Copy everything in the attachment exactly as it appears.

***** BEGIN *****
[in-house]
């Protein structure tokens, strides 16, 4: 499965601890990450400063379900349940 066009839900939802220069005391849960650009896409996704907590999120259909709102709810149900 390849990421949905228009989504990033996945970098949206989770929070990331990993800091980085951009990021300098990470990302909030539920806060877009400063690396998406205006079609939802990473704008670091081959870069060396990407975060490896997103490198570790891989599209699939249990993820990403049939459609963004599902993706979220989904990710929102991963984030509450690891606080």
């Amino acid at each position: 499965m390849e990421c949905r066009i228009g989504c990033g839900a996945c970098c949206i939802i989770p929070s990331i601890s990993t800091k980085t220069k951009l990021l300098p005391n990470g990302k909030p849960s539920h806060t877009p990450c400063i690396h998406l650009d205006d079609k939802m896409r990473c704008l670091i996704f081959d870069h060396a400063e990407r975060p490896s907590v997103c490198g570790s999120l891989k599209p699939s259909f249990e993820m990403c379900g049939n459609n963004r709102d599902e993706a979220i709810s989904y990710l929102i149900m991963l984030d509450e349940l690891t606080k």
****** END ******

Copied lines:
[in-house]
């Protein structure tokens, strides 16, 4: 499965601890990450400063379900349940 066009839900939802220069005391849960650009896409996704907590999120259909709102709810149900 390849990421949905228009989504990033996945970098949206989770929070990331990993800091980085951009990021300098990470990302909030539920806060877009400063690396998406205006079609939802990473704008670091081959870069060396990407975060490896997103490198570790891989599209699939249990993820990403049939459609963004599902993706979220989904990710929102991963984030509450690891606080």
């Amino acid at each position: 499965m390849e990421c949905r066009i228009g989504c990033g839900a996945c970098c949206i939802i989770p929070s990331i601890s990993t800091k980085t220069k951009l990021l300098p005391n990470g990302k909030p849960s539920h806060t877009p990450c400063i690396h998406l650009d205006d079609k939802m896409r990473c704008l670091i996704f081959d870069h060396a400063e990407r975060p490896s907590v997103c490198g570790s999120l891989k599209p699939s259909f249990e993820m990403c379900g049939n459609n963004r709102d599902e993706a979220i709810s989904y990710l929102i149900m991963l984030d509450e349940l690891t606080k």